Theme: Epidemiology & Public Health Research Year: 2019
Background: Blood-borne viral infections, such as HIV and Hepatitis C (HCV), have been identified as
common infections among people who inject drugs (PWID). However, seroprevalence rates among this
population differ greatly between these two infections. This study aims to determine the prevalence of
HIV and HCV infection among PWID accessing a syringe services program (SSP) in Miami, FL, along with
baseline predictors of HIV and HCV infection.
Methods: Baseline behavioral enrollment assessments of 837 participants accessing a syringe exchange
program for the first time were analyzed. Patients self-reporting or testing HIV or HCV positive at the
enrollment visit were included in the present analysis. Socio-demographic, drug use and injectionrelated risk behaviors between HCV+/HCV- and HIV+/HIV- statuses were assessed. A multivariable
logistic regression model using backward selection was used to assess predictors of baseline HCV and
HIV infection independently.
Results: Overall prevalence rates for HCV and HIV infection were [47.4%] and [9.2%], respectively. After
adjusting for confounders, the most significant predictors of baseline HCV infection were lower
education (aOR=1.90; 95% CI: 1.32-2.72), homelessness (aOR=2.20; 95% CI: 1.51-3.20), years of injection
drug use (aOR=1.06; CI: 1.04-1.08), reusing syringes (aOR=1.76; 95% CI: 1.12-2.75) and sharing syringes
(aOR=2.17; CI: 1.50-3.16). The most significant predictors of baseline HIV infection were age (aOR=1.06;
CI: 1.03-1.09), self-reported Hispanic ethnicity (aOR=2.53; 95% CI: 1.19-5.36), self-reported Black race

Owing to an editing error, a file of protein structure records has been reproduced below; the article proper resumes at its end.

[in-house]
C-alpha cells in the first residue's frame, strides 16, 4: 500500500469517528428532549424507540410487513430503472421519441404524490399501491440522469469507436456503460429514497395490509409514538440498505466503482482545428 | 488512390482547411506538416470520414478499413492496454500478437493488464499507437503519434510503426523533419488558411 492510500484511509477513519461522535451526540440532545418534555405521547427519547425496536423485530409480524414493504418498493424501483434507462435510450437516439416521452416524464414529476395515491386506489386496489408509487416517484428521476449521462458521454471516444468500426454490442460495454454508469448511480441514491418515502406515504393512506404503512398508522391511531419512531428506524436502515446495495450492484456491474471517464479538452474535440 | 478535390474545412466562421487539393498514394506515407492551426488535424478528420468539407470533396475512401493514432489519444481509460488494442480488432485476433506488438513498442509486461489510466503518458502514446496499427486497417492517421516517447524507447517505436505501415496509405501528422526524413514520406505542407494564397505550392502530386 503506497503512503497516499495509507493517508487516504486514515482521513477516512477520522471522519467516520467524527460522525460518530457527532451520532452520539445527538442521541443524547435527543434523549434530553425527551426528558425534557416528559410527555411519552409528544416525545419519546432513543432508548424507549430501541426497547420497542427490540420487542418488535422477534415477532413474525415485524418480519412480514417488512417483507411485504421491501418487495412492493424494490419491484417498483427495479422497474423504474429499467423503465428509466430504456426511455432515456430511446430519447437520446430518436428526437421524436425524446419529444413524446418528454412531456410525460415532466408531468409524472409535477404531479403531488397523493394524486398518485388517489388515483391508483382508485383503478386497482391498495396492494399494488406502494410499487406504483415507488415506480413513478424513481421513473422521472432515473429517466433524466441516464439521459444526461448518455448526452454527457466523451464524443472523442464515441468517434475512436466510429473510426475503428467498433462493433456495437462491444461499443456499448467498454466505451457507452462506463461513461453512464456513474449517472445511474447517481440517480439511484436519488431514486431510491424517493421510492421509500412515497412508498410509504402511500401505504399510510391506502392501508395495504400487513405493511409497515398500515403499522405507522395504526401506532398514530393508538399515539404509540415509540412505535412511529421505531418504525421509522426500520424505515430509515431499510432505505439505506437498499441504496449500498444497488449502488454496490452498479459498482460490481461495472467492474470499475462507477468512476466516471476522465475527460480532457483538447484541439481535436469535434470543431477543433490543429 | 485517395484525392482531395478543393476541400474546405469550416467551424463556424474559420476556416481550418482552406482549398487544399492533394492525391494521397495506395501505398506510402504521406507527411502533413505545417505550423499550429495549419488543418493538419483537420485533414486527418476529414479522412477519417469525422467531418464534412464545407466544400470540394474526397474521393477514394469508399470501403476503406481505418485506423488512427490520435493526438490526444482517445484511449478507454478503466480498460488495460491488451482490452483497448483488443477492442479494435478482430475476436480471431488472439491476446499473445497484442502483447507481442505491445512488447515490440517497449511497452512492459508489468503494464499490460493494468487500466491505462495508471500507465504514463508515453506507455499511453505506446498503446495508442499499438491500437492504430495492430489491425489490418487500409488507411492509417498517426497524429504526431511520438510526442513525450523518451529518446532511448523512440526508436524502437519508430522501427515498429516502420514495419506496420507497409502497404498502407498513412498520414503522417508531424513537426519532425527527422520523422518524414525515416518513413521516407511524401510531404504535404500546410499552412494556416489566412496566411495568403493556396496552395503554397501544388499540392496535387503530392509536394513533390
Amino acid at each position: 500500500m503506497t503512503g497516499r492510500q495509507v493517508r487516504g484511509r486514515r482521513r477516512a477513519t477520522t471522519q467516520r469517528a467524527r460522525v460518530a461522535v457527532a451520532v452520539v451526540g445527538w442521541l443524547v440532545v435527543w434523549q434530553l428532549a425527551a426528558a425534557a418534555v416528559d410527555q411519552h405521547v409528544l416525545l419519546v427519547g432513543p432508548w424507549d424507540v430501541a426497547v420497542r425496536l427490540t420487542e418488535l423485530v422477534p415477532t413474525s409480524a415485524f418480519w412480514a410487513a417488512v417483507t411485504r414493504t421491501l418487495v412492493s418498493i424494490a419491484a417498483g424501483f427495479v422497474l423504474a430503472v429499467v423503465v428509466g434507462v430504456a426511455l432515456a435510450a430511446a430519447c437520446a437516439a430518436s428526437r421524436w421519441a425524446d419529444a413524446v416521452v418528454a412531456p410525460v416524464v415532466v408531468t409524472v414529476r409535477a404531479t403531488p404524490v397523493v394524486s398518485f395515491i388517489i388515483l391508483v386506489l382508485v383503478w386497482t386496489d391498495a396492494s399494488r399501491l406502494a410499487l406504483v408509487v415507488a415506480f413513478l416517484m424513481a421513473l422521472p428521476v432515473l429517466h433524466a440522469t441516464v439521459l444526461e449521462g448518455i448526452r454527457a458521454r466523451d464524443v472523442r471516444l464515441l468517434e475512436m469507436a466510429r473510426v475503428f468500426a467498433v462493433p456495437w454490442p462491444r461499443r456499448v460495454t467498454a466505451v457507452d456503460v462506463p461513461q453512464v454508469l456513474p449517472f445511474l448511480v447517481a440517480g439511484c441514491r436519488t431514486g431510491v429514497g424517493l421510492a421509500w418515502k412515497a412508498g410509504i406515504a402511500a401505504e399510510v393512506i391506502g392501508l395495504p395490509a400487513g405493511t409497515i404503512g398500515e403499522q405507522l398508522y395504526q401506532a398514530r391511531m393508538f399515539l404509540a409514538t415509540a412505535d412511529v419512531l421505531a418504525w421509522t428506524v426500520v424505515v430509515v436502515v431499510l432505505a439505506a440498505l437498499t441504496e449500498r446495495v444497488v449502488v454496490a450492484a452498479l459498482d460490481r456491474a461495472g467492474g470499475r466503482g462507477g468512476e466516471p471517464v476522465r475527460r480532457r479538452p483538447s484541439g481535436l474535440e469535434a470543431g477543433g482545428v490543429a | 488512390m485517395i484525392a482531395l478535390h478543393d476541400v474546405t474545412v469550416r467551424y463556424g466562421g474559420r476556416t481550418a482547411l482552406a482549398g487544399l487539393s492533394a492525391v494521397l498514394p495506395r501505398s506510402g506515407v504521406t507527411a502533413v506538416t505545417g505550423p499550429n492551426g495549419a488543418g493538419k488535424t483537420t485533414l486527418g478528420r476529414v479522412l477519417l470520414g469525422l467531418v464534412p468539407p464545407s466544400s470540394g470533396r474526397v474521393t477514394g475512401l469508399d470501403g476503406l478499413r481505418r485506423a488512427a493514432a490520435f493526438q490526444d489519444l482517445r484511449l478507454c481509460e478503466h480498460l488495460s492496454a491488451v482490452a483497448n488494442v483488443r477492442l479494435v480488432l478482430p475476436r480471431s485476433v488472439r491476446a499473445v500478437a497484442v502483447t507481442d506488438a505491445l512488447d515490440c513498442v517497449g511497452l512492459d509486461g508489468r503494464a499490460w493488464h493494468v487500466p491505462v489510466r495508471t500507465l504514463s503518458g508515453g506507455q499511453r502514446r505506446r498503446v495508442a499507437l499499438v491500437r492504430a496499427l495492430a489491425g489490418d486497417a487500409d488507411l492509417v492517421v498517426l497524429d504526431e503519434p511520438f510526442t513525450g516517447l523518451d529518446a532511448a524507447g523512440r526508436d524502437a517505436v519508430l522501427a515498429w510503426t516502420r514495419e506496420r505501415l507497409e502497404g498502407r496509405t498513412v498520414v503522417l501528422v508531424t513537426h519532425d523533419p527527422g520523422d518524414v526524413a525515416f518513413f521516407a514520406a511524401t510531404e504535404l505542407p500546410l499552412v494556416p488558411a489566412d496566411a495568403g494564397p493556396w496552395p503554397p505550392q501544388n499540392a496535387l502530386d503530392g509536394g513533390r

(aOR=8.19; 95% CI: 2.77-24.23), gay or bisexual orientation (aOR=7.83; CI: 3.70-16.60) and
methamphetamine injection (aOR=5.59; CI: 2.50-12.47).
Conclusion: Baseline behavioral predictors differed between HIV infection and HCV infection among
participants accessing syringe services. Understanding the risk factors associated with each infection at
initial enrollment into SSPs should be considered and addressed when developing additional preventive
interventions among varying PWID populations seen at SSPs.
Disclosure of Interest Statement: This work was supported in part by grant funding through the
Frontlines of Communities in the United States (FOCUS), Gilead Sciences. The FOCUS program (a branch
of Gilead’s Government Affairs division) partners with health care providers, government agencies, and
community organizations to implement HIV and hepatitis C virus screening programs and develop
replicable models that embody best practices in screening and linkage to care. The program pays for
partial salary support for principal investigators to develop protocols and manage the screening
program, administrative staff to assist with data acquisition and linkage, and meeting-related travel